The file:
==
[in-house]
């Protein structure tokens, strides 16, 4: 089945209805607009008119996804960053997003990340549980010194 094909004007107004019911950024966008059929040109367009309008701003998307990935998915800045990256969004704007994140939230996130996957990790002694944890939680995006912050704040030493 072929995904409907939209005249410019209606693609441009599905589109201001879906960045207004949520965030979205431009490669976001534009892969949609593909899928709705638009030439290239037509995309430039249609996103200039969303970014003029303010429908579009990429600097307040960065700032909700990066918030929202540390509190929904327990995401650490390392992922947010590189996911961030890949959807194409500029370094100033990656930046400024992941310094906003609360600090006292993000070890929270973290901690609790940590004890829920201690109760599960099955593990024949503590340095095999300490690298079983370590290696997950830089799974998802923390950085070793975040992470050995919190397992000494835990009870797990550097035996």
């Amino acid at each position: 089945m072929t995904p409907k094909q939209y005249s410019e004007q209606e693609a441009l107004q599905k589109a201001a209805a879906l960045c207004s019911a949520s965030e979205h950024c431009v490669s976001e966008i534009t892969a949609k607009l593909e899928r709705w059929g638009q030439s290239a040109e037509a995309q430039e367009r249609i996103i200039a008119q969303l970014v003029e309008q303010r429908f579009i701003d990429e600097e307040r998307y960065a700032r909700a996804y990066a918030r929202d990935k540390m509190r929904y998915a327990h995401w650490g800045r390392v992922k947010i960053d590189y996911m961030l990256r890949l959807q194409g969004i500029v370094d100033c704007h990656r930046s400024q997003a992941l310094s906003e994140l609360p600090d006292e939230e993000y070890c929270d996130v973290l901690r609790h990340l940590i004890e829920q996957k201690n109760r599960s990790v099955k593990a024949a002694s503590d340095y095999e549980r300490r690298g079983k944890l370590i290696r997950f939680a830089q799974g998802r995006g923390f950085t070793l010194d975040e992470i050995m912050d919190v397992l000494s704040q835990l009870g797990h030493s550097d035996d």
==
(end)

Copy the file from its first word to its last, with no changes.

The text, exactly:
[in-house]
């Protein structure tokens, strides 16, 4: 089945209805607009008119996804960053997003990340549980010194 094909004007107004019911950024966008059929040109367009309008701003998307990935998915800045990256969004704007994140939230996130996957990790002694944890939680995006912050704040030493 072929995904409907939209005249410019209606693609441009599905589109201001879906960045207004949520965030979205431009490669976001534009892969949609593909899928709705638009030439290239037509995309430039249609996103200039969303970014003029303010429908579009990429600097307040960065700032909700990066918030929202540390509190929904327990995401650490390392992922947010590189996911961030890949959807194409500029370094100033990656930046400024992941310094906003609360600090006292993000070890929270973290901690609790940590004890829920201690109760599960099955593990024949503590340095095999300490690298079983370590290696997950830089799974998802923390950085070793975040992470050995919190397992000494835990009870797990550097035996």
């Amino acid at each position: 089945m072929t995904p409907k094909q939209y005249s410019e004007q209606e693609a441009l107004q599905k589109a201001a209805a879906l960045c207004s019911a949520s965030e979205h950024c431009v490669s976001e966008i534009t892969a949609k607009l593909e899928r709705w059929g638009q030439s290239a040109e037509a995309q430039e367009r249609i996103i200039a008119q969303l970014v003029e309008q303010r429908f579009i701003d990429e600097e307040r998307y960065a700032r909700a996804y990066a918030r929202d990935k540390m509190r929904y998915a327990h995401w650490g800045r390392v992922k947010i960053d590189y996911m961030l990256r890949l959807q194409g969004i500029v370094d100033c704007h990656r930046s400024q997003a992941l310094s906003e994140l609360p600090d006292e939230e993000y070890c929270d996130v973290l901690r609790h990340l940590i004890e829920q996957k201690n109760r599960s990790v099955k593990a024949a002694s503590d340095y095999e549980r300490r690298g079983k944890l370590i290696r997950f939680a830089q799974g998802r995006g923390f950085t070793l010194d975040e992470i050995m912050d919190v397992l000494s704040q835990l009870g797990h030493s550097d035996d």